Augustus was a promoter of German as language of literature. Under the pseudonym Gustavus Selenus, he wrote a book on chess in 1616, Chess or the King's Game, a standard reference on cryptography in 1624: Cryptomenytices et Cryptographiae libri IX; the pseudonym itself is a cryptic reference to his name, Gustavus anagrams to Augustus, the surname is a play on the Greek goddess of the moon. The book on cryptography is based on earlier works by Johannes Trithemius; the duke employed the scholar Justus Georg Schottel as tutor of his sons. In 1632 he joined his Fruitbearing Society. Augustus was succeeded by his eldest son Rudolph Augustus. In December 1607 he married Clara Maria of Pomerania-Barth, the eldest daughter of the Griffin duke Bogislaw XIII of Pomerania; the marriage produced two stillborn children. Clara Maria died in February 1623. In October 1623 he married Dorothea of Anhalt-Zerbst, daughter of the Ascanian prince Rudolph of Anhalt-Zerbst, they had the following children: Henry August Rudolph Augustus, Duke of Brunswick-Lüneburg and Duke of Brunswick-Wolfenbüttelmarried firstly, in 1650 Countess Christiane Elisabeth of Barby married secondly, in 1681 Rosine Elisabeth Menthe Sibylle Ursula married in 1663 Duke Christian of Schleswig-Holstein-Glücksburg Klara Auguste married in 1653 Duke Frederick of Württemberg-Neuenstadt Anton Ulrich, Duke of Brunswick-Wolfenbüttelmarried in 1656 princess Elisabeth Juliane of Schleswig-Holstein-Norburg.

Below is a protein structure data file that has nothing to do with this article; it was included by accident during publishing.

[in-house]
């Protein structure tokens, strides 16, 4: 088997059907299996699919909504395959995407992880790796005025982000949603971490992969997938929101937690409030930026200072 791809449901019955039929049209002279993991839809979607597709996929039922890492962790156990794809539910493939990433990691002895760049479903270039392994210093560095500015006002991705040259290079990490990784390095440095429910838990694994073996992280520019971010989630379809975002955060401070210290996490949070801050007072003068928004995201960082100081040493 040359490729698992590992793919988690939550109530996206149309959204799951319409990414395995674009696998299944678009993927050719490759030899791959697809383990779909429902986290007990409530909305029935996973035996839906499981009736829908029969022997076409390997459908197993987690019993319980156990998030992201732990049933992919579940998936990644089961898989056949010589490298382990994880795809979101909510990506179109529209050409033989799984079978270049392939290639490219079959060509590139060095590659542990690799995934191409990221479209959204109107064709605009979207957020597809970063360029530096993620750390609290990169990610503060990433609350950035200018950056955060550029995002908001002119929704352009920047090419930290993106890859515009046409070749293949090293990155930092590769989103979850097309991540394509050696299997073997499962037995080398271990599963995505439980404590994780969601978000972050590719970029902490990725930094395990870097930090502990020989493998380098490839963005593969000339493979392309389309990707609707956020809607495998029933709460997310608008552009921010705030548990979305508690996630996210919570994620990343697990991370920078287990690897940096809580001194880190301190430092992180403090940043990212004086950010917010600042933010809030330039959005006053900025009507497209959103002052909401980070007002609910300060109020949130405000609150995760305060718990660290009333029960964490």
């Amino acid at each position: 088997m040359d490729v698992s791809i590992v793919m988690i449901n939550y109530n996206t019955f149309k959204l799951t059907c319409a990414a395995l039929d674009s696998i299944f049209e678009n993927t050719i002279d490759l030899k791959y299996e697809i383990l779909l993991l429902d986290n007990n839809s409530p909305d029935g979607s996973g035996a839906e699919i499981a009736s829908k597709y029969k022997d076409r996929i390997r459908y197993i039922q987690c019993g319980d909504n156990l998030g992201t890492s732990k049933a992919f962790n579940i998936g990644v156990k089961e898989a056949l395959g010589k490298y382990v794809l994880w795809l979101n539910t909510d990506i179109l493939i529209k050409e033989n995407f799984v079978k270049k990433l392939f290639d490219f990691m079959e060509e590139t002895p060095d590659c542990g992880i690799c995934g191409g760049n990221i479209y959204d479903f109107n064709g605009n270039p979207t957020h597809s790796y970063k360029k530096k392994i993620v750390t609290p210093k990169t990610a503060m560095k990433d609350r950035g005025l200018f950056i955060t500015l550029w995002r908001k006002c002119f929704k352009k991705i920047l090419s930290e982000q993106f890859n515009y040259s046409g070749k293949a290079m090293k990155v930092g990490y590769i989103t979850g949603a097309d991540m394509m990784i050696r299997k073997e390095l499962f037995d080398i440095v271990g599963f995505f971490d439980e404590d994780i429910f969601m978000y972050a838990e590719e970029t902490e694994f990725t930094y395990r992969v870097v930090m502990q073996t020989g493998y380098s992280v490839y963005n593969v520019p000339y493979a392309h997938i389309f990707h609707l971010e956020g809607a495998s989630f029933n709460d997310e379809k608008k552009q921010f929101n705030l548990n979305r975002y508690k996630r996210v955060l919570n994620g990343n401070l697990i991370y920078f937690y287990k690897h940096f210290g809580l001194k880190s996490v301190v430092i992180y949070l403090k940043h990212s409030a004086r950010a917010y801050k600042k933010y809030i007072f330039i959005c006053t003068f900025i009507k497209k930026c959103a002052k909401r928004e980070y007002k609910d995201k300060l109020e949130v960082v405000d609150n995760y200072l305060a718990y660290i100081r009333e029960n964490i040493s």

Dorothea died in September 1634 and in 1635 Augustus married Duchess Elisabeth Sophie of Mecklenburg, daughter of Duke John Albert II of Mecklenburg. They had two surviving children: Ferdinand Albert I, Duke of Brunswick-Lüneburgmarried in 1667 Christine of Hesse-Eschwege Marie Elisabeth married firstly, in 1663 Adolf William, Duke of Saxe-Eisenach married secondly, in 1676 Albert V, Duke of Saxe-Coburg. Bibliotheca Augusta
Francis, Duke of Saxe-Coburg-Saalfeld
Francis, Duke of Saxe-Coburg-Saalfeld, was one of the ruling Thuringian dukes of the House of Wettin. As progenitor of a line of Coburg princes who, in the 19th and 20th centuries, mounted the thrones of several European realms, he is a patrilineal ancestor of, among others, Queen Elizabeth II of the United Kingdom, King Philippe of Belgium and King Simeon II of Bulgaria, he was the eldest son of Ernest Frederick, Duke of Saxe-Coburg-Saalfeld and Sophia Antonia of Brunswick-Wolfenbüttel. He received a private and comprehensive education and became an art connoisseur. Francis initiated a major collection of books and illustrations for the duchy in 1775, which expanded to a 300,000-picture collection of copperplate engravings housed in the Veste Coburg, he was commissioned into the allied army in 1793 when his country was invaded by the Revolutionary armies of France. The allied forces included Hanoverians and the British, he fought in several actions against the French. Francis succeeded his father as reigning Duke of Saxe-Coburg-Saalfeld in 1800.